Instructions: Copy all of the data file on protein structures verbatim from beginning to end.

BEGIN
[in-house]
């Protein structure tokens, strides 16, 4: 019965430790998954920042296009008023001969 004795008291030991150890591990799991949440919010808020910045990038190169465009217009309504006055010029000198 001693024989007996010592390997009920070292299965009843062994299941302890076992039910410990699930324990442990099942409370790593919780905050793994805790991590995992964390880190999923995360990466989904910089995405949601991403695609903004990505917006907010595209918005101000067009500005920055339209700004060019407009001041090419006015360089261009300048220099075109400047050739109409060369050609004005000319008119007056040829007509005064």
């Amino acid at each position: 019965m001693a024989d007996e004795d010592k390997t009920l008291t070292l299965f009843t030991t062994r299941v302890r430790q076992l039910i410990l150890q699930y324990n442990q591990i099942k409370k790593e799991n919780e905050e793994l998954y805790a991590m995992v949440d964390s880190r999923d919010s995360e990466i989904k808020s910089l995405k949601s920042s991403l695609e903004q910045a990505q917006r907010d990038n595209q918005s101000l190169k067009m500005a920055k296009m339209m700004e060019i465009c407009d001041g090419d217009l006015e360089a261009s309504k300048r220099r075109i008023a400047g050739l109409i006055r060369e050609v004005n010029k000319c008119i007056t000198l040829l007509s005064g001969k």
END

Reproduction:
[in-house]
């Protein structure tokens, strides 16, 4: 019965430790998954920042296009008023001969 004795008291030991150890591990799991949440919010808020910045990038190169465009217009309504006055010029000198 001693024989007996010592390997009920070292299965009843062994299941302890076992039910410990699930324990442990099942409370790593919780905050793994805790991590995992964390880190999923995360990466989904910089995405949601991403695609903004990505917006907010595209918005101000067009500005920055339209700004060019407009001041090419006015360089261009300048220099075109400047050739109409060369050609004005000319008119007056040829007509005064």
């Amino acid at each position: 019965m001693a024989d007996e004795d010592k390997t009920l008291t070292l299965f009843t030991t062994r299941v302890r430790q076992l039910i410990l150890q699930y324990n442990q591990i099942k409370k790593e799991n919780e905050e793994l998954y805790a991590m995992v949440d964390s880190r999923d919010s995360e990466i989904k808020s910089l995405k949601s920042s991403l695609e903004q910045a990505q917006r907010d990038n595209q918005s101000l190169k067009m500005a920055k296009m339209m700004e060019i465009c407009d001041g090419d217009l006015e360089a261009s309504k300048r220099r075109i008023a400047g050739l109409i006055r060369e050609v004005n010029k000319c008119i007056t000198l040829l007509s005064g001969k």